The Living Altar is the ritual & performance art project of multimedia artists & community witches, Kiki Robinson & Ylva Mara Radziszewski. As queer and trans witches of Romani heritage, we seek to embody a faithless devotion to life in support of collective liberation through our art and ritual. We feel that the work of the Witch is to disrupt and transform the circumstances of culture, and the work of the artist is to document and synthesize the potential of these disruptions & transformations. We see the work of the witch and artist to account for, divest from, and dismantle systemic oppression from our altars, art and magic; while tending pathways of joy, wellness and hope across all timelines within community and ourselves. We commit to embolden the inherent magic of community through ritual performance and magical art practices. 
 

Christie Blizard was born in rural Indiana and lives and works in Texas. They were a participant of Skowhegan in 2018 and attended MacDowell and Artpace. Shows include those at the Contemporary Arts Museum Houston, School of Visual Arts, Black Mountain College, Good Morning America, the Roswell UFO Convention and the Today show. They have been featured in Hyperallergic, ArtNews, Art in America and NY Arts Magazine. Recent performances include those at Cloaca Projects in San Francisco, Interference Fest in Austin, TX, Marfa Myths and an opera in Fort Worth, TX.

Connect 

Edgar Fabián Frías - Instagram 

Andy Guthrie - Instagram 

Alder Duan Hurley - Instagram 

Carmina Marquez - Instagram 

Kanyon Coyote Woman Sayers-Roods - Instagram 

The Living Altar - Instagram 

Christie Blizard - Instagram 

Diamond Wave - Instagram


Enjoy performances, talks and workshops that celebrate movement and the musical arts.

Gather, share knowledge and celebrate our unique identities at the queerest library ever.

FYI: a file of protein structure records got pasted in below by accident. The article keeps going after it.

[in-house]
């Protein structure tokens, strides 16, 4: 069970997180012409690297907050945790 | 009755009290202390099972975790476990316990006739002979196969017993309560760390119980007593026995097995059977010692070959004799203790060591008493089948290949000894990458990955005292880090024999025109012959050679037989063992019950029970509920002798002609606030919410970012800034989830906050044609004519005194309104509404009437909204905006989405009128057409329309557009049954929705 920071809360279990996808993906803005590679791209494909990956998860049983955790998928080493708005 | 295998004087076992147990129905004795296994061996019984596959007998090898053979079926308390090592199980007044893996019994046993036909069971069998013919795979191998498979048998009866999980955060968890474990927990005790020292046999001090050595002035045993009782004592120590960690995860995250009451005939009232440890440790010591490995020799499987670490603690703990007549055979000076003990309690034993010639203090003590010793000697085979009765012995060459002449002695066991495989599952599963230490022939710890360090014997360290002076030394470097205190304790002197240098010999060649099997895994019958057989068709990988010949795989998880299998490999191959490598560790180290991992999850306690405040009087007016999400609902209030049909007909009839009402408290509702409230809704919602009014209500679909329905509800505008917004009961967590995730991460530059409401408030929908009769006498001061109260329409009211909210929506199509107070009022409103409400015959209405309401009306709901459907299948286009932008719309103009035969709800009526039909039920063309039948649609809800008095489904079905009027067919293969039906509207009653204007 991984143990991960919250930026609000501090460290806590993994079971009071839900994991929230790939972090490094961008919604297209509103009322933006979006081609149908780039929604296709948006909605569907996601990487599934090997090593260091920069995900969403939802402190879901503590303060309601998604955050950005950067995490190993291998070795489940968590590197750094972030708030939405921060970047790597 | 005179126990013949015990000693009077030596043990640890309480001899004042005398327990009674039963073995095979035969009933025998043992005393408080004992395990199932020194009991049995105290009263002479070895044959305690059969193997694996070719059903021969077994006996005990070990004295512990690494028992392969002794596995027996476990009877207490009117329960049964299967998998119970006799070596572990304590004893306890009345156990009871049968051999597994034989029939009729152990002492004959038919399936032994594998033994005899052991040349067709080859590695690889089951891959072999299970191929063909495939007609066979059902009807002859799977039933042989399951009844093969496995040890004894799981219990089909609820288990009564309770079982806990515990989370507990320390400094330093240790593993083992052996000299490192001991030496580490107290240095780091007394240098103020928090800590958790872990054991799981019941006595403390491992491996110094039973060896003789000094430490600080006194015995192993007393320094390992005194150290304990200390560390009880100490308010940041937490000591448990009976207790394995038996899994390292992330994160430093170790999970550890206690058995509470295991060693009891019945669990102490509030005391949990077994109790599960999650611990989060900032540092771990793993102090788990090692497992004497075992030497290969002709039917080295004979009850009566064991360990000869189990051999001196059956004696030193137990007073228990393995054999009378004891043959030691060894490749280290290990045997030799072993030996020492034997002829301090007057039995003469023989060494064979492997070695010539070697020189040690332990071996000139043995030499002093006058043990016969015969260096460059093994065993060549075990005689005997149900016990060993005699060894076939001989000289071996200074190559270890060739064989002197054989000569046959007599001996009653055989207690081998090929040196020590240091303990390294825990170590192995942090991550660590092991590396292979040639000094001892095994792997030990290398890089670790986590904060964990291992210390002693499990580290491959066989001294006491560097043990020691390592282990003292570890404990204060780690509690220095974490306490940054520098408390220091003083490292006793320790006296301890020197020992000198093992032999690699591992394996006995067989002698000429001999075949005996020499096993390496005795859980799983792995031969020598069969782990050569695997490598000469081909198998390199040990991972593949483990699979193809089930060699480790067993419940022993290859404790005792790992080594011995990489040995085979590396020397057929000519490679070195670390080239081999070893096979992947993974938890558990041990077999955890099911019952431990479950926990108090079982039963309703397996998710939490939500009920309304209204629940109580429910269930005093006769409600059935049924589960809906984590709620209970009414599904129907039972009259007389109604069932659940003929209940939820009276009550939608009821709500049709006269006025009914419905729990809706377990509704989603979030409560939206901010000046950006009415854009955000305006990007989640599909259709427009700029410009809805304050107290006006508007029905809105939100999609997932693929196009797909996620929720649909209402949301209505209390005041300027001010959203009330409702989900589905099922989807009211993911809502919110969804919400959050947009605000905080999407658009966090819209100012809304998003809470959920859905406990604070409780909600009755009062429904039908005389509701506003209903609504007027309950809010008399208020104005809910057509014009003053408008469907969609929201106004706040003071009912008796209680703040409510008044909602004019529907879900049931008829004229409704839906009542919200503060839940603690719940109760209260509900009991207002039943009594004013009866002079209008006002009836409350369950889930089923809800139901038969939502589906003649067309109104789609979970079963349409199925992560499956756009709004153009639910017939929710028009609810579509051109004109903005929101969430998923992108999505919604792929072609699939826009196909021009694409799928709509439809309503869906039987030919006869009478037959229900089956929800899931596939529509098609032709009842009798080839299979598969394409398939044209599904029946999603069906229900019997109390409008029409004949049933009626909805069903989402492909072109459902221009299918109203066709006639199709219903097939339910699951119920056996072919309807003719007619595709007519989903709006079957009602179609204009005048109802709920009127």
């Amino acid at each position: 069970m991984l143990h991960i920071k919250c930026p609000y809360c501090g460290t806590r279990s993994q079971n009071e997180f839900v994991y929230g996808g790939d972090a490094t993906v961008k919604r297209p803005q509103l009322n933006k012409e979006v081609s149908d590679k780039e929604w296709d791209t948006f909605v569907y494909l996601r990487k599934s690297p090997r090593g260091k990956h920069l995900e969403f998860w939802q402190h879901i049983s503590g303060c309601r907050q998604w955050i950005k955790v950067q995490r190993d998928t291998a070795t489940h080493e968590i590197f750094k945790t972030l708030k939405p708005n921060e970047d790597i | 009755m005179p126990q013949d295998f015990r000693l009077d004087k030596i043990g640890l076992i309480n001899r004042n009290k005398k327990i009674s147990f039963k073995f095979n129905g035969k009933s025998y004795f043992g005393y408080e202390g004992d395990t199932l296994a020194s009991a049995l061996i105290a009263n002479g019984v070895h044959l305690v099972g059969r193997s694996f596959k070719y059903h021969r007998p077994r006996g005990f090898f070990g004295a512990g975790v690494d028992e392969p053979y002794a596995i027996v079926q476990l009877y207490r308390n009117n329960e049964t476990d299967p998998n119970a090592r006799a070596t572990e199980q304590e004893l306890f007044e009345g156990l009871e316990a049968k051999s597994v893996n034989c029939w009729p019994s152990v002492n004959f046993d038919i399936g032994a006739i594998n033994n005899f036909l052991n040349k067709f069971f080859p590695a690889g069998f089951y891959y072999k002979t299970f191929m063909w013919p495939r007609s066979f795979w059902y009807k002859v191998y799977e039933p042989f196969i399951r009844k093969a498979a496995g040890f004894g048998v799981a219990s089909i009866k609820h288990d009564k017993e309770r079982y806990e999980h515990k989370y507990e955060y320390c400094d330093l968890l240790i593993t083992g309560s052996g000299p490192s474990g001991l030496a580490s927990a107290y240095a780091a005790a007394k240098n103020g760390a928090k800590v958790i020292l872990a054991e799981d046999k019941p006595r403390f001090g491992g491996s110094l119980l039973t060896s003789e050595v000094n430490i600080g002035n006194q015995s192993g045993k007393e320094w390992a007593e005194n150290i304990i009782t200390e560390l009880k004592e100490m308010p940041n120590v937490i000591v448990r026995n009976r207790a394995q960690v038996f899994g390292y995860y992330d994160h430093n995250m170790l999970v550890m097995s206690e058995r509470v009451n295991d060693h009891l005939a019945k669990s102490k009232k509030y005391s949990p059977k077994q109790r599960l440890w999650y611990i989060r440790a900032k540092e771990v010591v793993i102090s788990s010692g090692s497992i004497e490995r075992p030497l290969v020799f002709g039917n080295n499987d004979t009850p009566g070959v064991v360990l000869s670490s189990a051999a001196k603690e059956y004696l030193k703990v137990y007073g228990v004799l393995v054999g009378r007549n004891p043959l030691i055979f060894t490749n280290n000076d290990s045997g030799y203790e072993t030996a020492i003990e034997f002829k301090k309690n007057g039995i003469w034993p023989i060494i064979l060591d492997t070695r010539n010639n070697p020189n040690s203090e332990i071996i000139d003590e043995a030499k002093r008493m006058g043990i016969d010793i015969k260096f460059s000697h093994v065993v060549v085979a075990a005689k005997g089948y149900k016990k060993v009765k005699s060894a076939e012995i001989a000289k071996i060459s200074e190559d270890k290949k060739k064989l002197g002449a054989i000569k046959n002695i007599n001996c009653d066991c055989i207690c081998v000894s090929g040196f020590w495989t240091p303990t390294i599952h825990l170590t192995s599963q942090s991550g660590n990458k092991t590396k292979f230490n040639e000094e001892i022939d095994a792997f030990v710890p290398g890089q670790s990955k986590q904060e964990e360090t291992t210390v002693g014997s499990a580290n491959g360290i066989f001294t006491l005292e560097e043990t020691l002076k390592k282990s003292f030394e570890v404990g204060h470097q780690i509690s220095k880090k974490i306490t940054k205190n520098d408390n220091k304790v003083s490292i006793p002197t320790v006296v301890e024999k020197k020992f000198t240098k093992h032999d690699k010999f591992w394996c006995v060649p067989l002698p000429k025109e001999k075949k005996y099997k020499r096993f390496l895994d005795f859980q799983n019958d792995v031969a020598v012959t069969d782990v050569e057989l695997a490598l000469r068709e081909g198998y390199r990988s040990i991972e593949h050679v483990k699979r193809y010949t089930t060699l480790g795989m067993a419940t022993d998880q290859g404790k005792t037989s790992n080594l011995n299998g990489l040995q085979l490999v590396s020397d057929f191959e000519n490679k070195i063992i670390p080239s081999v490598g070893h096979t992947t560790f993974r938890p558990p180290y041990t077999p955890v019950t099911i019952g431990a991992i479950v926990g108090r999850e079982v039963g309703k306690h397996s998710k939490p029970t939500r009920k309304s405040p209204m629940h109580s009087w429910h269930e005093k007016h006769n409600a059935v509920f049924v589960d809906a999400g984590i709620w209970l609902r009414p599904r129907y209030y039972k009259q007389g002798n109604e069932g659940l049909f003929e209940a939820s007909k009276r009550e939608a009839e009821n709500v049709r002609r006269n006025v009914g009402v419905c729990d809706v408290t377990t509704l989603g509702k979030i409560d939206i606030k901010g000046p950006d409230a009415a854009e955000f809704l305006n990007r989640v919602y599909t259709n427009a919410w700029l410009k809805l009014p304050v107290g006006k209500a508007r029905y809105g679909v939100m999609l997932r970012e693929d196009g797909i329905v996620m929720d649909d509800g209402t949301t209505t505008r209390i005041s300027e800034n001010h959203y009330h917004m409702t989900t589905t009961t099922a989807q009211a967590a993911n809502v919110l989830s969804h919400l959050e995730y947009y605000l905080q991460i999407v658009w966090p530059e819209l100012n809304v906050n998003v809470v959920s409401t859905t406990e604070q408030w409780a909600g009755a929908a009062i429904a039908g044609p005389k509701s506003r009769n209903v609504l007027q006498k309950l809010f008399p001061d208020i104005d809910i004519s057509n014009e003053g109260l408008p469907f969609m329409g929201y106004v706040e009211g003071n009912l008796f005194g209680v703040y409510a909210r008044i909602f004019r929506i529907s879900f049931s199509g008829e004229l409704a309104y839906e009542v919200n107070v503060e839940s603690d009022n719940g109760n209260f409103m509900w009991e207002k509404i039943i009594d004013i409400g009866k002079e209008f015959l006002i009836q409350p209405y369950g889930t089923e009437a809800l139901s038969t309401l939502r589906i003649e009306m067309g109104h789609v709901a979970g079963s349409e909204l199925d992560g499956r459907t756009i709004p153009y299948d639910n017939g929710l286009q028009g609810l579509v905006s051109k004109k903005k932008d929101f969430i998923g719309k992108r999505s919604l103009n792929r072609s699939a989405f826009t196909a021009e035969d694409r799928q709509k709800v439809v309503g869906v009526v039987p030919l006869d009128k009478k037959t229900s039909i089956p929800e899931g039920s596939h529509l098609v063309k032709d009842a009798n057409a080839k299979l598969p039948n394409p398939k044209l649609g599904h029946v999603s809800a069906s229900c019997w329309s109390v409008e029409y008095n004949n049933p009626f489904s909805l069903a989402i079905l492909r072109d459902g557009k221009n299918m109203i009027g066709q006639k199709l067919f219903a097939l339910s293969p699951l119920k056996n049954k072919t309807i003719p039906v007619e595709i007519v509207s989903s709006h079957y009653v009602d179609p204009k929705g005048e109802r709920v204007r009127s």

For more resources, the James C. Hormel LGBTQIA Center is the gateway to the Library’s broader collections documenting lesbian, gay, bisexual, transgender, queer, questioning, intersex and asexual history and culture, with a special emphasis on the San Francisco Bay Area.

Programs designed to celebrate the art of the poem, including readings and talks.


This program is sponsored by Friends of the San Francisco Public Library.


Attending Programs

Questions about the program or problems registering? Contact sfplcpp@sfpl.org. For accommodations (such as ASL interpretation or captioning), call (415) 557-4400 or contact accessibility@sfpl.org. Requesting at least 72 hours in advance will help ensure availability.


Public Notice and Disclaimer

This program uses a third-party website link. By clicking on the third-party website link, you will leave SFPL's website and enter a website not operated by SFPL. This service may collect personally identifying information about you, such as name, username, email address, and password. This service will treat the information it collects about you pursuant to its own privacy policy. We encourage you to review the privacy policies of each third-party website or service that you visit or use, including those third parties with whom you interact through our Library services. For more information about these third-party links, please see the section of SFPL’s Privacy Policy describing Links to Other Sites.

The views and opinions expressed in programs presented by groups unaffiliated with SFPL do not necessarily reflect the official policy or position of SFPL or the City.